Furthermore, this explains why suprahumanist thinkers and politicians — when they are not fully aware of the historical consciousness animating them — are in tormented relationship to so-called “tradition.” They continue to imagine the tradition to which they refer both exists and has significance independently of any choice they may make. An advocated “return to tradition” is actually a choice “against the tradition” affirmed in the social institutions and customs of the mass society in which they live and “for a tradition” already lost or dead — or repressed and condemned to live underground.
The suprahumanist discourse is indeed mythical. Myth, within the suprahumanist worldview, is discourse conceiving itself as originative will. It creates its own language by feeding parasitically on another. A myth emerges when a historically new “principle” appears within a social and cultural milieu that is already informed and conformed — primarily in its language — by an opposed principle. In order to speak the new principle must necessarily borrow — because, as yet, it has no language of its own — from the preexisting language: language dominated by another principle, another logos. Similarly, while employing this received language, the new principle must reject the “reason,” or more precisely, the “conceptual dialectics,” of the opposed logos.
The “opposed contraries” instituted by the previous dialectics are no longer felt as such, but rather as unity and identity — at other times as mere difference, though not as opposition.
All this is evident in Wagner, and even more in Nietzsche –with his proposal to go “beyond the good and evil” of Christian dialectics. Later it characterizes the mental attitude of those German thinkers and political movements included under the label of “Conservative Revolution,” introducing themselves as “national-bolsheviks,” “national-communists,” “national-socialists,” “conservative-revolutionaries,” “social-aristocrats,” etc.
The “mythical discourse” is, in its linguistic materiality, one from which is absent the new logos, as principle identified with the new myth. The materiality of the language conforms to another principle and logos — hence, the “ambiguity” characteristic of myth, remarked by a number of thinkers- without having nevertheless individuated its cause — and the “irrationality” that would seem to define myth.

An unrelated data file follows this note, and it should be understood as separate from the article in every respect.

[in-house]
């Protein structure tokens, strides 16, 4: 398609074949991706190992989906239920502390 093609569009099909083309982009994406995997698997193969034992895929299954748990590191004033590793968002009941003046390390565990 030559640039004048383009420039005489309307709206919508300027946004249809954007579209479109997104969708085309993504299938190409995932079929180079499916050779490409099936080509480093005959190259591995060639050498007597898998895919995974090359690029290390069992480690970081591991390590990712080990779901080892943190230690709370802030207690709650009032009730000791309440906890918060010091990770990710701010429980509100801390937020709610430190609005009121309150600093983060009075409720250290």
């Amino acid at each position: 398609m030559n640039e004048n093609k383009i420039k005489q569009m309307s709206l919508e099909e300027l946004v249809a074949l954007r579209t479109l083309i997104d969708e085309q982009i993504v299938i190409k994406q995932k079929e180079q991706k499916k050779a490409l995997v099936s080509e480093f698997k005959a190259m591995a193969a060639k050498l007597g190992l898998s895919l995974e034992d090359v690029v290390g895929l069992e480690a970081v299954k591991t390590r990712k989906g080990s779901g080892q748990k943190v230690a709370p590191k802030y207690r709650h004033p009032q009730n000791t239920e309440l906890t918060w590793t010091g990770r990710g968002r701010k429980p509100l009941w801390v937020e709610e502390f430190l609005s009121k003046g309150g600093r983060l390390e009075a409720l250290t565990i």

However, if the “discourse” necessarily appears ambiguous and irrational, the myth — related to itself, to its own principle — is in no way so. Its own logos is present not in the materiality of language, but within those who speak and understand it. A myth presupposes the existence of men who, beyond language and discourse, have the means of understanding it. As Meister Eckhart observed: “This address is only for those who have already found its message in their own lives, or at least long for it in their hearts.”
If the myth appears to those who participate in it, as consciousness and will of origins, to those who remain “outside” it seems an impossible return to “primitiveness.”
The entire suprahumanist field — in its artistic, philosophical and political manifestations — is imbued with this notion: of “overcoming the contraries” or “negating the dialectics” of egalitarianism; of recognition of “the people” — understood in an anti-democratic way as an organic community, as the sole and exclusive source of sovereignty; and, simultaneously, of the affirmation of aristocratic values or the cult of the leader. In other cases, heroic individualism and anti-conformism are admired, together with a cult of the community and its traditions. Authority and liberty are no longer considered as opposite poles of the same alternative, but rather as values that may be pursued simultaneously and with the same intensity. Nowadays, the same phenomenon may be observed — for example, in the title of Guillaume Faye’s Archeofuturism, where “futurism,” as modernity and technology, is combined with the promise of a new beginning — one which is imagined with “archaic” traits.
Suprahumanism, as an emerging historical tendency, must also be understood as immediate instinctivity. Its “discourse” incessantly reaffirms, in its mythemes (structural elements of the myth), the unity of contraries. These mythemes, or “guiding images,” refer always to symbols and to their ritualization. Hence, the myth is, objectively, representation of itself — and, subjectively, sentimental activity: feeling of sacredness — not as something that would transcend man, but as man transcending himself, going beyond life, through historical existence.
Since in its most coherent forms it radically opposed the dominating culture that permeated and moulded contemporary social and political forms, Suprahumanism and its political expressions maintained a discourse that could not but seem “irrational” to those animated by the opposed egalitarian principle.